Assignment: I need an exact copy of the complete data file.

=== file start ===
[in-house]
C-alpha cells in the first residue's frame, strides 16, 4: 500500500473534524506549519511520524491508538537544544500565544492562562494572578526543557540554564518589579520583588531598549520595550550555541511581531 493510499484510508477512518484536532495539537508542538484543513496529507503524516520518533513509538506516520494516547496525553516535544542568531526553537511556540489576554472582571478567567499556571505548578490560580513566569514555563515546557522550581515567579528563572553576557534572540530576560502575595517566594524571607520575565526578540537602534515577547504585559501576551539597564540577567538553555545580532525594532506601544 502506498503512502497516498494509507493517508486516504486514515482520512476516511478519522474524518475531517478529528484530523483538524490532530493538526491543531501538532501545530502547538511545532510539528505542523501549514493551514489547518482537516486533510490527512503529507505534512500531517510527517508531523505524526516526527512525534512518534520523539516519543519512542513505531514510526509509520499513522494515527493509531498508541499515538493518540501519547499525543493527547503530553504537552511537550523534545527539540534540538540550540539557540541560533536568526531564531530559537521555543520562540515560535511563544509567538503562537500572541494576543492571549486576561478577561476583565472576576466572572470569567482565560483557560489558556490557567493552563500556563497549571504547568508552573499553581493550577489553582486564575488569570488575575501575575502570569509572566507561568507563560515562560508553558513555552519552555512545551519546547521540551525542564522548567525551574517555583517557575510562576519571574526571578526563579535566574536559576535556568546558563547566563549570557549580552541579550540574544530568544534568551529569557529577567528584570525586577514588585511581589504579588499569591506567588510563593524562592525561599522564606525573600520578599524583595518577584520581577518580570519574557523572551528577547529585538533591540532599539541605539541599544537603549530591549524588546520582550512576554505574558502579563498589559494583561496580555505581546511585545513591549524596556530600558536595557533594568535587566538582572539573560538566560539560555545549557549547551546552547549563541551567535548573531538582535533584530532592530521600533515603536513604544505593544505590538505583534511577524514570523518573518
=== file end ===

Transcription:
[in-house]
C-alpha cells in the first residue's frame, strides 16, 4: 500500500473534524506549519511520524491508538537544544500565544492562562494572578526543557540554564518589579520583588531598549520595550550555541511581531 493510499484510508477512518484536532495539537508542538484543513496529507503524516520518533513509538506516520494516547496525553516535544542568531526553537511556540489576554472582571478567567499556571505548578490560580513566569514555563515546557522550581515567579528563572553576557534572540530576560502575595517566594524571607520575565526578540537602534515577547504585559501576551539597564540577567538553555545580532525594532506601544 502506498503512502497516498494509507493517508486516504486514515482520512476516511478519522474524518475531517478529528484530523483538524490532530493538526491543531501538532501545530502547538511545532510539528505542523501549514493551514489547518482537516486533510490527512503529507505534512500531517510527517508531523505524526516526527512525534512518534520523539516519543519512542513505531514510526509509520499513522494515527493509531498508541499515538493518540501519547499525543493527547503530553504537552511537550523534545527539540534540538540550540539557540541560533536568526531564531530559537521555543520562540515560535511563544509567538503562537500572541494576543492571549486576561478577561476583565472576576466572572470569567482565560483557560489558556490557567493552563500556563497549571504547568508552573499553581493550577489553582486564575488569570488575575501575575502570569509572566507561568507563560515562560508553558513555552519552555512545551519546547521540551525542564522548567525551574517555583517557575510562576519571574526571578526563579535566574536559576535556568546558563547566563549570557549580552541579550540574544530568544534568551529569557529577567528584570525586577514588585511581589504579588499569591506567588510563593524562592525561599522564606525573600520578599524583595518577584520581577518580570519574557523572551528577547529585538533591540532599539541605539541599544537603549530591549524588546520582550512576554505574558502579563498589559494583561496580555505581546511585545513591549524596556530600558536595557533594568535587566538582572539573560538566560539560555545549557549547551546552547549563541551567535548573531538582535533584530532592530521600533515603536513604544505593544505590538505583534511577524514570523518573518